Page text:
|Restriction||Combined Restriction & Malabsorption||Malabsorption|
Adjustable Gastric Banding is a restrictive procedure.
Restrictive procedures work by creating a small stomach pouch to limit the amount of food one can eat. A smaller stomach pouch fills quickly, which helps individuals feel satisfied with less food.
Roux-en-Y gastric bypass surgery uses a combination of restriction and malabsorption.
Again, a small stomach pouch is created to restrict food intake. In addition, decreased absorption of calories is induced by creation of a "bypass," which allows food to skip parts of the small intestine. In malabsorptive operations such as this, the body cannot absorb as many calories or nutrients.
These procedures work by rerouting the small intestine so that food skips a long portion. Since the small intestine absorbs all calories and nutrients from food, bypassing part of it means that some calories and nutrients are not absorbed.
Surgeons no longer perform strictly malabsorptive procedures; most procedures that use malabsorption also use restriction.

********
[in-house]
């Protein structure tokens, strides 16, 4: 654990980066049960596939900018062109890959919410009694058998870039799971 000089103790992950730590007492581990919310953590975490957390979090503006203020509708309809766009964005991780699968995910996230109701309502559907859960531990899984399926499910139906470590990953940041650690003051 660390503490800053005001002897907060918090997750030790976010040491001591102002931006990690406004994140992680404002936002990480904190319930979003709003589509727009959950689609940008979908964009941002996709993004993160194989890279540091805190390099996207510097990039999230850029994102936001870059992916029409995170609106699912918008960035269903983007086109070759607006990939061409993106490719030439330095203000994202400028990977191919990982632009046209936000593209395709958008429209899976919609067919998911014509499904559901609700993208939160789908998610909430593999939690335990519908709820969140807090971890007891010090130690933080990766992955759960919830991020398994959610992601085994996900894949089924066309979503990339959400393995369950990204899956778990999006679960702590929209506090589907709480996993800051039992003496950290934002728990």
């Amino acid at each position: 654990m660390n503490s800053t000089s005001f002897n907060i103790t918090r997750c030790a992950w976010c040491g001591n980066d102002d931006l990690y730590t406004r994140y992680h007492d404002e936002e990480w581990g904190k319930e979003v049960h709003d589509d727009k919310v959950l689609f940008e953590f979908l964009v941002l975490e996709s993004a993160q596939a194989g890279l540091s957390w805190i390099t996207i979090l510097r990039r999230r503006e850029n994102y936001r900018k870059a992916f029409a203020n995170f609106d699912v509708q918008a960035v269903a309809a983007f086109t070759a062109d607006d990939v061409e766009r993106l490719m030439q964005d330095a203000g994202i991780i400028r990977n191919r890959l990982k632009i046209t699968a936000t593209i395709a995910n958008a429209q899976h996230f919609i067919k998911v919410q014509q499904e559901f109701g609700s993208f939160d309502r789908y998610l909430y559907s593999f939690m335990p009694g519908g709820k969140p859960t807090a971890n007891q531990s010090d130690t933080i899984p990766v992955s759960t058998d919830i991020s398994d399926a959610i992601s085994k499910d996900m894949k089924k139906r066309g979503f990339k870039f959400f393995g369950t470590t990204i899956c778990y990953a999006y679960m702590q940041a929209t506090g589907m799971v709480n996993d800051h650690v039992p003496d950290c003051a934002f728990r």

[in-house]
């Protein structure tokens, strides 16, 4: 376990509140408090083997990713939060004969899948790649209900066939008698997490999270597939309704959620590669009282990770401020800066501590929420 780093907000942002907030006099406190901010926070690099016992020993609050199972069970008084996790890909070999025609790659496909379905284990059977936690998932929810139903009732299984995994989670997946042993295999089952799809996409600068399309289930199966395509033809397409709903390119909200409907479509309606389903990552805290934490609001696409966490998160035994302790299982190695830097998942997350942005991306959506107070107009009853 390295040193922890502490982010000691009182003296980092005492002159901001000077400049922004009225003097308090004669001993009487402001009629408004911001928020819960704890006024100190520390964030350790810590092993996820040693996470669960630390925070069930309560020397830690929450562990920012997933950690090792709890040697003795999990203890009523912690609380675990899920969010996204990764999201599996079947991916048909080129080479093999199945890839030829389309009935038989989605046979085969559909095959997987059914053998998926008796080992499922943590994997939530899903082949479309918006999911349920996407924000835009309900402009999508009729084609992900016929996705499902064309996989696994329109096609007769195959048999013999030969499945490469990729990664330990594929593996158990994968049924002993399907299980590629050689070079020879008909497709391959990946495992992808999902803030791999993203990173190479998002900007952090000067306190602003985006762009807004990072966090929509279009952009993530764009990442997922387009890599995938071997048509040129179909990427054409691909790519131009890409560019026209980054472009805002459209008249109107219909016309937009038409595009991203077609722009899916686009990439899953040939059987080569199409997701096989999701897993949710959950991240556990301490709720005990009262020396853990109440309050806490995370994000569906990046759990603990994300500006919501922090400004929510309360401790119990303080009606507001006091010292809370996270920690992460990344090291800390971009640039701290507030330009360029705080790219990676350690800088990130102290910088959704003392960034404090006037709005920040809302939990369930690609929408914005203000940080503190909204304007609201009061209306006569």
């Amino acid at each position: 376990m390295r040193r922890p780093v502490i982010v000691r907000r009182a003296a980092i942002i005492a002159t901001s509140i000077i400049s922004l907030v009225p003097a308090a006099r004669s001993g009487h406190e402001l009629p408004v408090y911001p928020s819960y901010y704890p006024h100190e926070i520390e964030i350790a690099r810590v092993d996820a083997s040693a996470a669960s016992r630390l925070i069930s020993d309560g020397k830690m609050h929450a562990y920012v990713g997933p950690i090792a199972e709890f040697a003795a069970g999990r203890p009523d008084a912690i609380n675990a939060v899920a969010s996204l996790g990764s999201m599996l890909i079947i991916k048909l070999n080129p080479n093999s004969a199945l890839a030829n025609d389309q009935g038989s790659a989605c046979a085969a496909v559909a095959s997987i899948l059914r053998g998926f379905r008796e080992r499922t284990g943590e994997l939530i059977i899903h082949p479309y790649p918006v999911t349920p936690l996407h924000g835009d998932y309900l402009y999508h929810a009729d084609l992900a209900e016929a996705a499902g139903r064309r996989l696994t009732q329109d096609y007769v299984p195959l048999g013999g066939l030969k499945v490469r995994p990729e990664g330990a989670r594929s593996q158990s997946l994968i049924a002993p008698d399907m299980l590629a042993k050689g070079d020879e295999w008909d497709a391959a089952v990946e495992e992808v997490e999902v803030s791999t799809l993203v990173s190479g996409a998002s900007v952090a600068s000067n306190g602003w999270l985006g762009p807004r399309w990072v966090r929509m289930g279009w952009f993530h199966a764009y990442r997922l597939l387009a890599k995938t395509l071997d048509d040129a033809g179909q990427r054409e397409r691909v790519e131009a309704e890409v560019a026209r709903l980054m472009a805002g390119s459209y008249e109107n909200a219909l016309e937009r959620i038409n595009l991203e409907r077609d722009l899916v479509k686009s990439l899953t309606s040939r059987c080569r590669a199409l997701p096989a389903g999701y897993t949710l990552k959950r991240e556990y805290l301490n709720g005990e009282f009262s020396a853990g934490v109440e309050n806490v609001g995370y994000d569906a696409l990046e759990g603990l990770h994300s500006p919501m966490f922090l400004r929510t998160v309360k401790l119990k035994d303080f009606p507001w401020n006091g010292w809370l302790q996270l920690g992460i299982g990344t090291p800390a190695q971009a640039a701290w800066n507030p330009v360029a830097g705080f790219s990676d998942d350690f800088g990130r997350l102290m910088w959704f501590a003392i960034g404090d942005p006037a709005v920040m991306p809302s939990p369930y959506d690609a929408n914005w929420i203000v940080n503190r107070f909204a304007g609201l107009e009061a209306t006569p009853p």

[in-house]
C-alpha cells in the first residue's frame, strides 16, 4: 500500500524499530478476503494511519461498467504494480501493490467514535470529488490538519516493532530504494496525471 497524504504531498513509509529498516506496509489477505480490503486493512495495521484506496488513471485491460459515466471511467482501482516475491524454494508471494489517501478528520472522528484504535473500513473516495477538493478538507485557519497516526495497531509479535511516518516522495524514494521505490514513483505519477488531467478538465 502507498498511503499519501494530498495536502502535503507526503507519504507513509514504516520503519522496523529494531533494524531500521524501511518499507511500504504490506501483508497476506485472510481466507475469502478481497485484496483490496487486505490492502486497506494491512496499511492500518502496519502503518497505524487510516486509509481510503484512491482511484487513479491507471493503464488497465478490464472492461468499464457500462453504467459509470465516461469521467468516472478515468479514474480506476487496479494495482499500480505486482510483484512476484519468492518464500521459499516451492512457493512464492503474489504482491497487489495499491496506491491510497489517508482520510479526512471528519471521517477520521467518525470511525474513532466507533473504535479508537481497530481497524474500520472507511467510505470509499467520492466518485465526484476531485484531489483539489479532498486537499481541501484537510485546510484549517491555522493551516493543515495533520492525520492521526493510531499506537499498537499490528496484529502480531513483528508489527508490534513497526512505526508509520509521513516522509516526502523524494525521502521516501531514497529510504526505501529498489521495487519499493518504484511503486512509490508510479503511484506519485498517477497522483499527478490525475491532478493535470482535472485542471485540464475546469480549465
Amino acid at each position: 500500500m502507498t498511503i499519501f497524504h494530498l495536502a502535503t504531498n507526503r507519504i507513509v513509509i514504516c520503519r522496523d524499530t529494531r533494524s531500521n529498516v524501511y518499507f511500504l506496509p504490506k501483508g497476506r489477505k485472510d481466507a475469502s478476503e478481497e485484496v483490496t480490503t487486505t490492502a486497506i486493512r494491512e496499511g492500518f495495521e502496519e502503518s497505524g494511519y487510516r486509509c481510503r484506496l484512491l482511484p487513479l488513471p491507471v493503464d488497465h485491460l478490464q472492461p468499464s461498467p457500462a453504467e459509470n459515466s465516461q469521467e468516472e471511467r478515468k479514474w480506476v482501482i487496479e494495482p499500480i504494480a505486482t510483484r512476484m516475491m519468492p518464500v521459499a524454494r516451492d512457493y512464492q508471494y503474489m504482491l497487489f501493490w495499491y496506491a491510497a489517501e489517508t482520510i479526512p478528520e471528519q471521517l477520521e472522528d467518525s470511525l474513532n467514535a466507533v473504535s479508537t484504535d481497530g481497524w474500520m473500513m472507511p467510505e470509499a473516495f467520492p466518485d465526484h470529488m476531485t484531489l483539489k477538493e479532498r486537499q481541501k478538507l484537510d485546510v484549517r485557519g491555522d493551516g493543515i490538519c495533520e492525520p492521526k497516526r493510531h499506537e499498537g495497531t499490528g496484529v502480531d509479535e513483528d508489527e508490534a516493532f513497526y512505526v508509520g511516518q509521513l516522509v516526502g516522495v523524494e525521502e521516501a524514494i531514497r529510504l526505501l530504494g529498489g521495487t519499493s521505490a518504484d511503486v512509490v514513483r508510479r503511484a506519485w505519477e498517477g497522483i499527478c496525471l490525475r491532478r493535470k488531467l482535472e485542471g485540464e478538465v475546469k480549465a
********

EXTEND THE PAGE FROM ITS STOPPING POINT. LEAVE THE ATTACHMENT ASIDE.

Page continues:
These different methods work to help patients lose excess weight and transform their health by resolving or improving associated medical conditions. While weight-loss surgery has many benefits, it also carries certain risks.
Deciding to accept risk for the purpose of improving one’s health is a big decision that requires face-to-face discussions between patients and physicians. Although the risks of untreated obesity generally are greater than the risks of surgery, patients need to have full information about the possibility of complications before making a final decision to go ahead.
Therefore, every weight-loss surgery candidate will have a minimum of two individual appointments with a surgeon and nurse practitioner to gather the information about risks and benefits for the available procedures, so the best personal choices can be made.